NIST Time|NIST Home|About NIST|Contact NIST

HomeAll Years:AuthorKeywordTitle2005-2010:AuthorKeywordTitle

Heat Transfer Model for Fire Fighter's Protective Clothing.


pdf icon Heat Transfer Model for Fire Fighter's Protective Clothing. (12217 K)
Mell, W. E.; Lawson, J. R.

NISTIR 6299; FA 192; 33 p. January 1999.

Fire Technology, Vol. 36, No. 1, 39-68, February, 1st Quarter, 2000.

Available from:

National Technical Information Service (NTIS), Technology Administration, U.S. Department of Commerce, Springfield, VA 22161.
Telephone: 1-800-553-6847 or 703-605-6000;
Fax: 703-605-6900.
Website: http://www.ntis.gov
Order number: PB99-134702

Keywords:

protective clothing; fire fighters; heat transfer; turnout coats; thermal insulation; fire research; computer models

Abstract:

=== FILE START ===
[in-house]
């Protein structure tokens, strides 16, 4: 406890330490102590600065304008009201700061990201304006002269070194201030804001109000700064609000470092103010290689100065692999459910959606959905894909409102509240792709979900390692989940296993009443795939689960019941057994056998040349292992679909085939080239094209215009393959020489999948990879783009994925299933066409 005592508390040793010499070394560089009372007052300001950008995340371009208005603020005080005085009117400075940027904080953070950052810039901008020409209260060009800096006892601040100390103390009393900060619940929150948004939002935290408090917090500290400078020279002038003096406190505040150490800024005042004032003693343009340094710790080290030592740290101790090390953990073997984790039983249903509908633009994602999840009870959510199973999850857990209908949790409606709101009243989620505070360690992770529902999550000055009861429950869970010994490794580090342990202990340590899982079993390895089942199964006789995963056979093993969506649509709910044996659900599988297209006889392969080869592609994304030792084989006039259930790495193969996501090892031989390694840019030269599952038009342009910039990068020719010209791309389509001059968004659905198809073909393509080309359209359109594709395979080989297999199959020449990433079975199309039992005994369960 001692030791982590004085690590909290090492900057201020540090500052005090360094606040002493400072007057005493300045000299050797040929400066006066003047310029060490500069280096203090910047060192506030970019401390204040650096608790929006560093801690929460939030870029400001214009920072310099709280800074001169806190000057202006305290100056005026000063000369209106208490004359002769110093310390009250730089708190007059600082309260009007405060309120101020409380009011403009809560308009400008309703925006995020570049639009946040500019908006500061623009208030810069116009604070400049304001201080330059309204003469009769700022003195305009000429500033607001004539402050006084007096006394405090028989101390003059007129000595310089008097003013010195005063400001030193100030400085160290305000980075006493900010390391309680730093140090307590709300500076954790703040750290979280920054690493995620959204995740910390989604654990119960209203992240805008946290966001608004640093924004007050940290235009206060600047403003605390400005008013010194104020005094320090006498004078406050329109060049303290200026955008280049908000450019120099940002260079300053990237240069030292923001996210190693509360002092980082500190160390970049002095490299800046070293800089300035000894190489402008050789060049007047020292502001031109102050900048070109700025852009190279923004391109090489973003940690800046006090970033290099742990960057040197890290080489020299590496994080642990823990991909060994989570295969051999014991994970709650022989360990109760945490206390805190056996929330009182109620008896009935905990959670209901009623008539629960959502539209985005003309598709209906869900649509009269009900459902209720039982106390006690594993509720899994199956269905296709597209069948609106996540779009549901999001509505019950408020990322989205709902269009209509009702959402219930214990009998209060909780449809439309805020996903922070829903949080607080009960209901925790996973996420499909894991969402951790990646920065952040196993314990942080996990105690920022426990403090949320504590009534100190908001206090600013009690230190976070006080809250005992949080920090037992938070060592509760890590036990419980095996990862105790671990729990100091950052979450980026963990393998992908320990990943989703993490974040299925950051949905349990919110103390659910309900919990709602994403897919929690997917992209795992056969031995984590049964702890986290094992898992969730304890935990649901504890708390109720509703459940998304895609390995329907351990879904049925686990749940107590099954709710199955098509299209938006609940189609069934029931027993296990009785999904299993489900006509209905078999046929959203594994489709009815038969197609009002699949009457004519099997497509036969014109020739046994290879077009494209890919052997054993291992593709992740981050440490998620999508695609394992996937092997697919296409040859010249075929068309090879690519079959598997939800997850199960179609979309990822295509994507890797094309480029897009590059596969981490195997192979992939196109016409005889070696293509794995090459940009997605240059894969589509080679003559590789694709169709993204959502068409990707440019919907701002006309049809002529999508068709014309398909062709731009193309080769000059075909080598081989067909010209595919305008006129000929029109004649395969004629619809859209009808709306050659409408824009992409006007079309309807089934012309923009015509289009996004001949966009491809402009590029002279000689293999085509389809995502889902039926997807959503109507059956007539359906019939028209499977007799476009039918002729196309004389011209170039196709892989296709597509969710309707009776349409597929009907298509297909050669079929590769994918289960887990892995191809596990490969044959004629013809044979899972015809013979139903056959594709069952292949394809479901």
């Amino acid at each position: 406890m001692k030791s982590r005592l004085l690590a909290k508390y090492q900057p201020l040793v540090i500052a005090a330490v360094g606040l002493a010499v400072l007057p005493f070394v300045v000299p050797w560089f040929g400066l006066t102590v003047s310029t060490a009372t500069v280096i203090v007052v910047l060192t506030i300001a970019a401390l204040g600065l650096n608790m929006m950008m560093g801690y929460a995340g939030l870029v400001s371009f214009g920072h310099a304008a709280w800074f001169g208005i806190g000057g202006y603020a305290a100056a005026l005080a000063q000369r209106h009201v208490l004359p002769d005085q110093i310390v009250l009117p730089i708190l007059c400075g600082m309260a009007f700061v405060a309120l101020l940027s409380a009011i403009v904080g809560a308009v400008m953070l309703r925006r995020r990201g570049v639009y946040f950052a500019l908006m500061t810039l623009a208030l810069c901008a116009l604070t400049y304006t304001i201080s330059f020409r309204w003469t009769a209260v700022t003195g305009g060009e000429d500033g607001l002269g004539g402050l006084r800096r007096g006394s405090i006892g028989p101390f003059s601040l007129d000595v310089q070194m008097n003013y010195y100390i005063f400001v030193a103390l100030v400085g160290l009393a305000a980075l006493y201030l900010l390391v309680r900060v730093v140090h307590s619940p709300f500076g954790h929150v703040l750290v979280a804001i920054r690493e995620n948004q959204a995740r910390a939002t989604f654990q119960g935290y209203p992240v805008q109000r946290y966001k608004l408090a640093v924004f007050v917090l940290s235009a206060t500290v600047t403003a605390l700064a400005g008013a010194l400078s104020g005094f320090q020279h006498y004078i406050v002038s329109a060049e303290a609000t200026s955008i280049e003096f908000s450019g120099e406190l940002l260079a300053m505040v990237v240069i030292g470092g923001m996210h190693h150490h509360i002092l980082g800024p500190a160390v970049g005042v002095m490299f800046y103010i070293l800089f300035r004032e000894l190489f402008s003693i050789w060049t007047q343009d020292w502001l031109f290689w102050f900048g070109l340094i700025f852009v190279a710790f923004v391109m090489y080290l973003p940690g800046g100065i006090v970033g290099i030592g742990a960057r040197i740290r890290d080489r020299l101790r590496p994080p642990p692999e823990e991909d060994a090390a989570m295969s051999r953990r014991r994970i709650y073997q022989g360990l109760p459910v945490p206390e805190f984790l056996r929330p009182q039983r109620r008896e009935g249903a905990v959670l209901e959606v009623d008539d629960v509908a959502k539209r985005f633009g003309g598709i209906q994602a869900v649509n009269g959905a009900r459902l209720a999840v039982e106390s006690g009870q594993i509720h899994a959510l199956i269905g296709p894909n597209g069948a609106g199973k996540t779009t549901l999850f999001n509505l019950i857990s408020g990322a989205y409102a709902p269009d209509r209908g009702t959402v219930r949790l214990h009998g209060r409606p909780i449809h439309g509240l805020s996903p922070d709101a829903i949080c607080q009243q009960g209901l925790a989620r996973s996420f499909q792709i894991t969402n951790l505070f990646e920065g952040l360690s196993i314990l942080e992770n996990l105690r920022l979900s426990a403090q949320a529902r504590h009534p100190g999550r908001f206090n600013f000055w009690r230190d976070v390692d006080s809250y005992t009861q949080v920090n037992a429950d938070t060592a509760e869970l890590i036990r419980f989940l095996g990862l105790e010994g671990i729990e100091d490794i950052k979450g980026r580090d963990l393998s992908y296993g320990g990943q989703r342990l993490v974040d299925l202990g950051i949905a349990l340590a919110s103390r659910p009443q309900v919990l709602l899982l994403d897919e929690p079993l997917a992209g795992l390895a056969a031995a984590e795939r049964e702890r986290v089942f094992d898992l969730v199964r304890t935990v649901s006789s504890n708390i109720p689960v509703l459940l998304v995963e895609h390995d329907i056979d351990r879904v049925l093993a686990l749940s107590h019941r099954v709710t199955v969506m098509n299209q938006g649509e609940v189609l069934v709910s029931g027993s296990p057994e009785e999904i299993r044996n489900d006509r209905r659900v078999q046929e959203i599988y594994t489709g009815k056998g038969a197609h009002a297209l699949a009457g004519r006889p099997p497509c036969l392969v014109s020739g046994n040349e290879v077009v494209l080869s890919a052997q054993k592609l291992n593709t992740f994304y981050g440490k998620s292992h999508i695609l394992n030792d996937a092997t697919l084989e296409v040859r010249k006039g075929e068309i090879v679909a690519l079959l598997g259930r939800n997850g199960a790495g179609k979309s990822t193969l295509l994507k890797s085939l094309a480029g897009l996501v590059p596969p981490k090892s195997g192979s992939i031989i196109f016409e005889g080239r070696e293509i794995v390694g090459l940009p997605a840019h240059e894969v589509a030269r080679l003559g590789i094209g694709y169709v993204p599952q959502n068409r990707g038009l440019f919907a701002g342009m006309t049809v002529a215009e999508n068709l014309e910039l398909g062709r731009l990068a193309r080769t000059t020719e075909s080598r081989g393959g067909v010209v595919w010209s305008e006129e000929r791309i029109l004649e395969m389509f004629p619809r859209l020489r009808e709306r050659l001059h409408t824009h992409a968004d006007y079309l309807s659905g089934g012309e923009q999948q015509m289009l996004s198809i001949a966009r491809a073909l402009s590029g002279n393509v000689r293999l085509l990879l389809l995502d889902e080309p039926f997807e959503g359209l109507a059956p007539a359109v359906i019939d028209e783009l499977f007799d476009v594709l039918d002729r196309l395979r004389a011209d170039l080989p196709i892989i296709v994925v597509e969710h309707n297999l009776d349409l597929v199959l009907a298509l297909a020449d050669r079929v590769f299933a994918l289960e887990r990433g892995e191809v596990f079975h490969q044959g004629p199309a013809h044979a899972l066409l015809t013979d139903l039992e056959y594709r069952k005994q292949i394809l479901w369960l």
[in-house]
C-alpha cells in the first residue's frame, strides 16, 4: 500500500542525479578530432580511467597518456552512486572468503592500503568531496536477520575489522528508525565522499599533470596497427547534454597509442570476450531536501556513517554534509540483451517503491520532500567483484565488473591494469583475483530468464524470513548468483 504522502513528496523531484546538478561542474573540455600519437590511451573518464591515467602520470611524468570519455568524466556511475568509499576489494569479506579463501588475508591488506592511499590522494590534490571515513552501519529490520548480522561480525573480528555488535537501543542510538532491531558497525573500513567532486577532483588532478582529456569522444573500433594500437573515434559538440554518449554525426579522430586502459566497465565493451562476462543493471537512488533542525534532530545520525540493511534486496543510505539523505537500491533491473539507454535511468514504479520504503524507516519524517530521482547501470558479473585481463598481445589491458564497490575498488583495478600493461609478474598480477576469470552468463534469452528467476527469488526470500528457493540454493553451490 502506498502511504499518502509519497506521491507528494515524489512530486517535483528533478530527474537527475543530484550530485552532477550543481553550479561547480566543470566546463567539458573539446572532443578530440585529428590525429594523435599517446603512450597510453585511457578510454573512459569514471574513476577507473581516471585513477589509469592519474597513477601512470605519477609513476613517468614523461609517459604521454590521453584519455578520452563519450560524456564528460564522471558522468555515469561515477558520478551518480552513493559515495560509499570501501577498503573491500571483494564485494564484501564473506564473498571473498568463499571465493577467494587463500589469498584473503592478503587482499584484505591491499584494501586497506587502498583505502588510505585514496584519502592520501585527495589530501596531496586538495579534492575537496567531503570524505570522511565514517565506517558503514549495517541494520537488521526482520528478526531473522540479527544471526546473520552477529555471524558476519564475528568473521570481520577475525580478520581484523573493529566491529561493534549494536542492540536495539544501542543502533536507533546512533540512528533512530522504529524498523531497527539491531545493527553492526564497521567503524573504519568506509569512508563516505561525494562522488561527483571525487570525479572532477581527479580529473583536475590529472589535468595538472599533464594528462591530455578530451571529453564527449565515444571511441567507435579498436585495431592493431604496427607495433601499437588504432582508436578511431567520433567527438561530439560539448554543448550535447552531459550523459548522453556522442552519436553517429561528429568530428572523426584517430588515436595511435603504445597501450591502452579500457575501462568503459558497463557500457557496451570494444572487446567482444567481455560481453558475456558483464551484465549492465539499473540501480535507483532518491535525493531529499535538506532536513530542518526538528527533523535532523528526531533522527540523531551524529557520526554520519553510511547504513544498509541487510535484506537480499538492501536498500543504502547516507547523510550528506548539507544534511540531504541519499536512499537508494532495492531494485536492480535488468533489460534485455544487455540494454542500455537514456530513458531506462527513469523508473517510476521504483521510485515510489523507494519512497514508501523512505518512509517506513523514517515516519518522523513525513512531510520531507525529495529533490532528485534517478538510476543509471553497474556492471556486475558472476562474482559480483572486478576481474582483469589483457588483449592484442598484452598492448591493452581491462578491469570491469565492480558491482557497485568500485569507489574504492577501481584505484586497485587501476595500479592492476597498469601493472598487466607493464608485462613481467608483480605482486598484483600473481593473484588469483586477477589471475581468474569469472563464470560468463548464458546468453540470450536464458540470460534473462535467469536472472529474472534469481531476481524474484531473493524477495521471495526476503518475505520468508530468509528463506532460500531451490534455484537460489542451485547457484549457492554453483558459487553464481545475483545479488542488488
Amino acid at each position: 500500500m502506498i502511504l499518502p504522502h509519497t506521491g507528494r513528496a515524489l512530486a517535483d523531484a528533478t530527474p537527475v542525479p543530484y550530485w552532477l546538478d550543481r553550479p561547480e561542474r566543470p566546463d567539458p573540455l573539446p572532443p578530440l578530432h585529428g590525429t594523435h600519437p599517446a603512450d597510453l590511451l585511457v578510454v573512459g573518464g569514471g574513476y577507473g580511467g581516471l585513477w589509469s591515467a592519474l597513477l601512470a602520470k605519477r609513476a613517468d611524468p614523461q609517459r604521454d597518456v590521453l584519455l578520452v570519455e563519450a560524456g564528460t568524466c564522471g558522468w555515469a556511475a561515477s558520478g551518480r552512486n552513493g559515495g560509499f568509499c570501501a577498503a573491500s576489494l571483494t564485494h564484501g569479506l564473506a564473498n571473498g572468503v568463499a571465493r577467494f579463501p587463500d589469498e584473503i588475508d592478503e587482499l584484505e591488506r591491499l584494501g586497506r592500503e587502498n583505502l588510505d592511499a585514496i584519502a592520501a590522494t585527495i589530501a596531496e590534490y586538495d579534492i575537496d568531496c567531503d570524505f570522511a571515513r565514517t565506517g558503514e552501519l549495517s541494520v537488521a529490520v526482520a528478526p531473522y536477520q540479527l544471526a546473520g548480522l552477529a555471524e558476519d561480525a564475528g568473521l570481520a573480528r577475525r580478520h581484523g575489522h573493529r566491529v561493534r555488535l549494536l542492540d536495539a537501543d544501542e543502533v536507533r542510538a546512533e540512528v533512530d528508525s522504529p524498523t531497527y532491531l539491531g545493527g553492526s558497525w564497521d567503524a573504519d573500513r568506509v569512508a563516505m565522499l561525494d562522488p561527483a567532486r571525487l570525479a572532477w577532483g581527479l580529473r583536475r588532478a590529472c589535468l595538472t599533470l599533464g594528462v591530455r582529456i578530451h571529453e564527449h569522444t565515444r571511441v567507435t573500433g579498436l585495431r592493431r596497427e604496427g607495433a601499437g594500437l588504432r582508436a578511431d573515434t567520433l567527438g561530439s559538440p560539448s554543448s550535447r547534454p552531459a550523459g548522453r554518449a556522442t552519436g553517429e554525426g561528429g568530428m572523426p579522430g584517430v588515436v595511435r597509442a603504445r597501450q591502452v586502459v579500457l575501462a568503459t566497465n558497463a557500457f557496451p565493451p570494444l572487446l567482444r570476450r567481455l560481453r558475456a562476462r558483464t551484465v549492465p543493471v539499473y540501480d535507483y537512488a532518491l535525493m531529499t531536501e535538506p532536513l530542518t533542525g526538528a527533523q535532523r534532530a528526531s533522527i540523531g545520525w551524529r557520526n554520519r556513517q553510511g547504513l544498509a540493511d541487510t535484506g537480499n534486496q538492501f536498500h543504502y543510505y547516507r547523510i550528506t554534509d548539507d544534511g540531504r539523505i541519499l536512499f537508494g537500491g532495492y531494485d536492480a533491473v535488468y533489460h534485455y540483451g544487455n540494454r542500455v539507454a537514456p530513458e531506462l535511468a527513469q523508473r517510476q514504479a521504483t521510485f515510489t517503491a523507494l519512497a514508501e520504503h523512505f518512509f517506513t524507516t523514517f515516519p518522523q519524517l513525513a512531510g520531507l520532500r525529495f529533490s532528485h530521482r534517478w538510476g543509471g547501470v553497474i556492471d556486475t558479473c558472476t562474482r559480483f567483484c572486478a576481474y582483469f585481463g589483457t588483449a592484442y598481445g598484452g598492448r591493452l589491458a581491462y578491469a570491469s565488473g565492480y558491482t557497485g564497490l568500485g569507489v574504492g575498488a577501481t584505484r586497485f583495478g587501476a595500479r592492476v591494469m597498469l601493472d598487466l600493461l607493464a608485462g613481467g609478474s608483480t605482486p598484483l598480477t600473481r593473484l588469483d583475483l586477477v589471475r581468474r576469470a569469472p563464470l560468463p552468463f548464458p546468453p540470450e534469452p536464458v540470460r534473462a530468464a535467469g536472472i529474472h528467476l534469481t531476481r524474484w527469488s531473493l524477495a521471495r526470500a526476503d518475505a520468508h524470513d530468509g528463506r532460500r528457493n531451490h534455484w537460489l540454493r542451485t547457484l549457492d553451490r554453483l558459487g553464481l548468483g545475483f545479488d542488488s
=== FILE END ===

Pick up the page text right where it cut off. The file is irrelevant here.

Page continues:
An accurate and flexible model of heat transfer through fire fighter protective clothing has many uses. The degree of protection, in terms of burn injury and heat stress, of a particular fabric assembly could be investigated. The expected performance of new or candidate fabric designs or fabric combinations could be analyzed cheaply and quickly. This paper presents the first stage in the development of a heat transfer model for fire fighters' protective clothing. The protective fabrics are assumed to be dry (e.g., no moisture from perspiration) and the fabric temperatures considered are below the point of thermal degradation (e.g., melting or charring). Many burn injuries to fire fighters occur even when there is no thermal degradation of their protective gear. A planar geometry of the fabric layers is assumed with one-dimensional heat transfer. The forward-reverse model is used for radiative heat transfer. The accuracy of the model is tested by comparing time dependent temperatures from both within and on the surface of a typical fabric assembly to those obtained experimentally. Overall the mode1 performed well, especially in the interior of the garment where the temperature difference between the experiment and simulation was within 5 deg C. The predicted temperature on the outer shell of the garment differed most from experimental values (by as much as 24 deg C). This was probably due to the absence of fabric-specific optical properties (transmissivity and reflectivity) used for mode1 input.